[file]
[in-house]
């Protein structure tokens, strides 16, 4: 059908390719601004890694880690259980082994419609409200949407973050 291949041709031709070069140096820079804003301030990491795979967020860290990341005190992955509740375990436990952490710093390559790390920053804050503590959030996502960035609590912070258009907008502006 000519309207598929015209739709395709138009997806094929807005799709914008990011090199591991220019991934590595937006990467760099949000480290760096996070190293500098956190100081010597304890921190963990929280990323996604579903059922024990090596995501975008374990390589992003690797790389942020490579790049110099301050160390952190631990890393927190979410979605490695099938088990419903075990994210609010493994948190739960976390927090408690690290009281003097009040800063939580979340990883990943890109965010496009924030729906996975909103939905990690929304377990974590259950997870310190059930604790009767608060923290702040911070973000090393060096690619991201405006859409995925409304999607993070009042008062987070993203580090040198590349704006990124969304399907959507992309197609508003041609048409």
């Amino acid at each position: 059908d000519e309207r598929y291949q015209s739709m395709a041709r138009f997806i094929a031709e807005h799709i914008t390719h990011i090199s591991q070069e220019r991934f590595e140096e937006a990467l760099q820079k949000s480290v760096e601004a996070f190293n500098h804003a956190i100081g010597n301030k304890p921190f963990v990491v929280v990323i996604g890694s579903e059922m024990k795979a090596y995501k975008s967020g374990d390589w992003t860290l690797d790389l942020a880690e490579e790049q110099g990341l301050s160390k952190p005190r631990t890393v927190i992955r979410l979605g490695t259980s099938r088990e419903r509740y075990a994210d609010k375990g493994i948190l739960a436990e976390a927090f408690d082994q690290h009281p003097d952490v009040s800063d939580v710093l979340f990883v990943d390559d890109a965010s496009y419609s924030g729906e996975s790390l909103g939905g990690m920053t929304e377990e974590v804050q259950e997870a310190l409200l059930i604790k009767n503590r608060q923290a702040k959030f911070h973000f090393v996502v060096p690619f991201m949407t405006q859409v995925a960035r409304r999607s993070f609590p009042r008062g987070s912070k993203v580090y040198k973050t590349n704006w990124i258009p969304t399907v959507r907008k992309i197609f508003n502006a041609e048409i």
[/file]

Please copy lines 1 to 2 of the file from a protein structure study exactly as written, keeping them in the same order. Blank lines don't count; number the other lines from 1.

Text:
[in-house]
């Protein structure tokens, strides 16, 4: 059908390719601004890694880690259980082994419609409200949407973050 291949041709031709070069140096820079804003301030990491795979967020860290990341005190992955509740375990436990952490710093390559790390920053804050503590959030996502960035609590912070258009907008502006 000519309207598929015209739709395709138009997806094929807005799709914008990011090199591991220019991934590595937006990467760099949000480290760096996070190293500098956190100081010597304890921190963990929280990323996604579903059922024990090596995501975008374990390589992003690797790389942020490579790049110099301050160390952190631990890393927190979410979605490695099938088990419903075990994210609010493994948190739960976390927090408690690290009281003097009040800063939580979340990883990943890109965010496009924030729906996975909103939905990690929304377990974590259950997870310190059930604790009767608060923290702040911070973000090393060096690619991201405006859409995925409304999607993070009042008062987070993203580090040198590349704006990124969304399907959507992309197609508003041609048409």